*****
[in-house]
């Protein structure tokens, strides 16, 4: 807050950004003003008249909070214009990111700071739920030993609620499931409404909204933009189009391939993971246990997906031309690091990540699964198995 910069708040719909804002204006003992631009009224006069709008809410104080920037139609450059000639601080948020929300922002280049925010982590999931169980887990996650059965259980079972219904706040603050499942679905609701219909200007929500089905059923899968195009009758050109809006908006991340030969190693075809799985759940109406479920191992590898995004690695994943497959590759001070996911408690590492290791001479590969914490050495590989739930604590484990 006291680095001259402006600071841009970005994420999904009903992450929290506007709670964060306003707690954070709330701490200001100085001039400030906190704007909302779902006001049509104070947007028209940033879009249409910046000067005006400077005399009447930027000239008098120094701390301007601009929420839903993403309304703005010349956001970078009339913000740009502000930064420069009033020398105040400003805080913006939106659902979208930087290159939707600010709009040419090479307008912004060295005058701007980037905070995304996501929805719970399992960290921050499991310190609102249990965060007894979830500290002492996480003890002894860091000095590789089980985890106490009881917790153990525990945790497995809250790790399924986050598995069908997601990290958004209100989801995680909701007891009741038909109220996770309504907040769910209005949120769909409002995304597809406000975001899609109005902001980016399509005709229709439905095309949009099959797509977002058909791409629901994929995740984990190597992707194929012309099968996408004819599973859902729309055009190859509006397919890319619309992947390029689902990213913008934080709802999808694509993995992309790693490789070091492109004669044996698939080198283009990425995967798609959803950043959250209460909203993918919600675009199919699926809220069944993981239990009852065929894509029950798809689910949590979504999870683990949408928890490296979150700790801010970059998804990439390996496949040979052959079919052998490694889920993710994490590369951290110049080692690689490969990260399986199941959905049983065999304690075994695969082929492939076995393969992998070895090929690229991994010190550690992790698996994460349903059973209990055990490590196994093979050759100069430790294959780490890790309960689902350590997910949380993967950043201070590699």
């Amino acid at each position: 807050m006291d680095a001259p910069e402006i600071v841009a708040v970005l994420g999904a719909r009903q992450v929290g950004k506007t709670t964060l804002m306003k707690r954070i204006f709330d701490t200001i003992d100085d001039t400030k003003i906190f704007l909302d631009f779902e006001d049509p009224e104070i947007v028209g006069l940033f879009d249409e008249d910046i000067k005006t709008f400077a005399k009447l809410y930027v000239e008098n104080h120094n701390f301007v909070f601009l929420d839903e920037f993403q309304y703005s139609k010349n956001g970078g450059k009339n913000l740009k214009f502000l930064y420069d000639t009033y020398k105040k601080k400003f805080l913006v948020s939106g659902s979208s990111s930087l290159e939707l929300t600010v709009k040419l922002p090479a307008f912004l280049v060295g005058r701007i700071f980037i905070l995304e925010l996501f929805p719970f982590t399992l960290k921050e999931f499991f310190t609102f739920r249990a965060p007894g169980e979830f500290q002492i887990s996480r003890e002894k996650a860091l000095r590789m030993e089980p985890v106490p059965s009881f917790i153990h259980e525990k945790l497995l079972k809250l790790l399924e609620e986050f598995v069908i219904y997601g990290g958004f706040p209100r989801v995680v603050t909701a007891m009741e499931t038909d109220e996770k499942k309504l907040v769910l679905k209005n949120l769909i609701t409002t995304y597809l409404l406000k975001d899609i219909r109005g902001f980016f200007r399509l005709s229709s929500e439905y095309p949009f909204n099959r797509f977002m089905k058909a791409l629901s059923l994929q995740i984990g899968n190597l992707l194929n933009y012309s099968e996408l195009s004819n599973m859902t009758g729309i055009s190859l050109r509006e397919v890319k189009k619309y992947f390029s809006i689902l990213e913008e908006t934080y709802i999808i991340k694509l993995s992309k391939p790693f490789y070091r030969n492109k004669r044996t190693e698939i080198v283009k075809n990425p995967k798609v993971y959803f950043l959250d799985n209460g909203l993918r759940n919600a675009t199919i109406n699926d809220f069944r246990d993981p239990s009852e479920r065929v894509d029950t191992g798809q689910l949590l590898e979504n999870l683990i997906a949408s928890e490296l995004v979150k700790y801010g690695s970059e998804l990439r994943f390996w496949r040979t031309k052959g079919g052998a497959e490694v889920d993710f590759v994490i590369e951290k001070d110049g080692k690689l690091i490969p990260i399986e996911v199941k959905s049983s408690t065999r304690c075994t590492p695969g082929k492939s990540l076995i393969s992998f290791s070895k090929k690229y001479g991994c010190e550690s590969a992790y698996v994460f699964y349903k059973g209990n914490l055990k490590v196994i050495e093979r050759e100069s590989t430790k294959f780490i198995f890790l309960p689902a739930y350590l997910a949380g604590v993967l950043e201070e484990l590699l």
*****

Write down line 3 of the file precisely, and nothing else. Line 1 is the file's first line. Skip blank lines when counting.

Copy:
């Amino acid at each position: 807050m006291d680095a001259p910069e402006i600071v841009a708040v970005l994420g999904a719909r009903q992450v929290g950004k506007t709670t964060l804002m306003k707690r954070i204006f709330d701490t200001i003992d100085d001039t400030k003003i906190f704007l909302d631009f779902e006001d049509p009224e104070i947007v028209g006069l940033f879009d249409e008249d910046i000067k005006t709008f400077a005399k009447l809410y930027v000239e008098n104080h120094n701390f301007v909070f601009l929420d839903e920037f993403q309304y703005s139609k010349n956001g970078g450059k009339n913000l740009k214009f502000l930064y420069d000639t009033y020398k105040k601080k400003f805080l913006v948020s939106g659902s979208s990111s930087l290159e939707l929300t600010v709009k040419l922002p090479a307008f912004l280049v060295g005058r701007i700071f980037i905070l995304e925010l996501f929805p719970f982590t399992l960290k921050e999931f499991f310190t609102f739920r249990a965060p007894g169980e979830f500290q002492i887990s996480r003890e002894k996650a860091l000095r590789m030993e089980p985890v106490p059965s009881f917790i153990h259980e525990k945790l497995l079972k809250l790790l399924e609620e986050f598995v069908i219904y997601g990290g958004f706040p209100r989801v995680v603050t909701a007891m009741e499931t038909d109220e996770k499942k309504l907040v769910l679905k209005n949120l769909i609701t409002t995304y597809l409404l406000k975001d899609i219909r109005g902001f980016f200007r399509l005709s229709s929500e439905y095309p949009f909204n099959r797509f977002m089905k058909a791409l629901s059923l994929q995740i984990g899968n190597l992707l194929n933009y012309s099968e996408l195009s004819n599973m859902t009758g729309i055009s190859l050109r509006e397919v890319k189009k619309y992947f390029s809006i689902l990213e913008e908006t934080y709802i999808i991340k694509l993995s992309k391939p790693f490789y070091r030969n492109k004669r044996t190693e698939i080198v283009k075809n990425p995967k798609v993971y959803f950043l959250d799985n209460g909203l993918r759940n919600a675009t199919i109406n699926d809220f069944r246990d993981p239990s009852e479920r065929v894509d029950t191992g798809q689910l949590l590898e979504n999870l683990i997906a949408s928890e490296l995004v979150k700790y801010g690695s970059e998804l990439r994943f390996w496949r040979t031309k052959g079919g052998a497959e490694v889920d993710f590759v994490i590369e951290k001070d110049g080692k690689l690091i490969p990260i399986e996911v199941k959905s049983s408690t065999r304690c075994t590492p695969g082929k492939s990540l076995i393969s992998f290791s070895k090929k690229y001479g991994c010190e550690s590969a992790y698996v994460f699964y349903k059973g209990n914490l055990k490590v196994i050495e093979r050759e100069s590989t430790k294959f780490i198995f890790l309960p689902a739930y350590l997910a949380g604590v993967l950043e201070e484990l590699l």